Alumni Profile: Johnny Callison

Imagine being Johnny Callison in the winter of 1959. That would make you a member of the Chicago White Sox, a team that had just won the pennant. You're still just 20 years old and learning the American League pitchers at the start of a promising major league career. In today's terms; "It's all good." Then, as the winter cold sets in, your 20 year old world gets turned upside down and you're heading to what some considered baseball purgatory.

Phillies GM John Quinn was tired of losing. After another horrible finish in 1959, giving the Phillies two straight finished in the National League basement, he decided to rip apart the Phillies and start over. Among the moves that Quinn made was one that sent popular Phillie Gene Freese to the White Sox for the young Johnny Callison.

The White Sox had portrayed Callison as the "next Mickey Mantle". That label was pretty big for anyone to carry around and Callison struggled with it in Chicago. Callison, who signed with Chicago right out of high school in Qualls, Oklahoma, was with the 1959 pennant winning White Sox team at the start of 1959. By the time July arrived, Callison was hitting just .179 and went back to the minors for more work. Still, the Mantle comparisons blossomed, perhaps spurred on by the fact that Mantle too had struggled in his early major league days.

Callison arrived in Philadelphia, where his reputation had already arrived. Phillies fans too were told that the team had acquired the next Mickey Mantle, so Callison wouldn't soon shake the label. After hitting just 18 homeruns and hitting a combined .264 in his first two seasons in Philadelphia, fans were beginning to wonder if Callison would ever reach the potential that they had been told about. In 1962, Callison finally started to show both the power and some ability to hit for a higher average when he clubbed 23 homeruns and hit .300 on the season. Manager Gene Mauch sat Callison on the final day of the season to be sure to preserve his .300 average. Mauch also talked about Callison's potential and how he thought hitting .300 would become almost routine for Callison. Unknowingly, Mauch had done Callison a great disservice.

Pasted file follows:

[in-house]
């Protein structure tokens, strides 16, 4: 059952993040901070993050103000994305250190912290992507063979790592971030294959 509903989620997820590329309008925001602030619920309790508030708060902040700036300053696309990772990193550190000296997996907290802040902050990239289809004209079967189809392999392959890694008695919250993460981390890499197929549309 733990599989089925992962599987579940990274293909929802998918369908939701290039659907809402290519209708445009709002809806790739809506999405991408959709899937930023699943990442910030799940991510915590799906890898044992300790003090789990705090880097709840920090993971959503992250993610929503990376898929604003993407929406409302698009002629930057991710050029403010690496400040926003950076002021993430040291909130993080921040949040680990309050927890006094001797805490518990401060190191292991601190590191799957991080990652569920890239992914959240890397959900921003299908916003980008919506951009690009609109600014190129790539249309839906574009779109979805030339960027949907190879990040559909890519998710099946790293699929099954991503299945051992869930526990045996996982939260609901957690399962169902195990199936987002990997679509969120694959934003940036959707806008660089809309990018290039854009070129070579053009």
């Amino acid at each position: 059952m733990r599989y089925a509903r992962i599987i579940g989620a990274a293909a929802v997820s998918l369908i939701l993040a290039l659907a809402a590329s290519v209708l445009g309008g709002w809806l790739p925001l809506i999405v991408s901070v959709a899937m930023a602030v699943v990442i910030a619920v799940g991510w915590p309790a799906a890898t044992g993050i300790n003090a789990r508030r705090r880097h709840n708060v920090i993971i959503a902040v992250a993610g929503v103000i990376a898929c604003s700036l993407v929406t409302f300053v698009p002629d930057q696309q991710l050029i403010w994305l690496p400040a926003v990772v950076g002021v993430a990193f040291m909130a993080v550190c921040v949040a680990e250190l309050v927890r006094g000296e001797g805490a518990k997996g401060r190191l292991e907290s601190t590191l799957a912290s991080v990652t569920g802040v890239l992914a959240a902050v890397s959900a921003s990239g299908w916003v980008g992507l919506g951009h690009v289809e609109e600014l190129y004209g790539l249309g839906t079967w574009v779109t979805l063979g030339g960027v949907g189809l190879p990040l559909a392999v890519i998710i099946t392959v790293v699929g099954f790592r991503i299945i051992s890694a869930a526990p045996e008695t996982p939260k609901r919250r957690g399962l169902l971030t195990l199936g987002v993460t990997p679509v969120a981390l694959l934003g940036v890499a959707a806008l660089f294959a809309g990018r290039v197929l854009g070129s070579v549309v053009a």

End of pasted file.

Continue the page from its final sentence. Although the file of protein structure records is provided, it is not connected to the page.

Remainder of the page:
While Callison would top his homerun total of 23 in each of the following three seasons, he would never again hit .300. In fact, Callison's first two seasons were almost exactly what his career numbers worked out to be. At the end of his career, Callison had hit a total of 226 homeruns and finished as a career .264 hitter.

In the early ‘60s, Callison was one of the better young players in the game. In 1964, he played a major part in getting the Phillies close to the pennant when he hit 31 homeruns and finished the season with a .274 average. He also drove in 104 runs and scored 101. The season included a momentous homerun in the bottom of the ninth inning of the All-Star Game to give the National League a 7-4 win. When the season ended, Callison had finished second in the MVP voting trailing only Ken Boyer of the Cardinals. It's likely that if the Cardinals hadn't passed the Phillies in the standings, the MVP would have been Callison and not Boyer.

Unfortunately, Callison's power would last just one more season. He hit a career high 32 homeruns with 101 RBI in 1965 and his power just evaporated into thin air from that point. In four more seasons with the Phillies, Callison hit just 55 homeruns and drove in a total of 223 runs.

Callison's defensive abilities have often been overlooked. He led the league in outfield assists for four straight seasons during the early ‘60s.

After the 1969 season, Callison found himself back in Chicago. This time, it was with the Cubs, who sent Dick Selma and Oscar Gamble to the Phillies for a 30 year old Callison. Two years later, Callison was traded to the Yankees and his career ended during the '73 season when he was released, hitting just .176.

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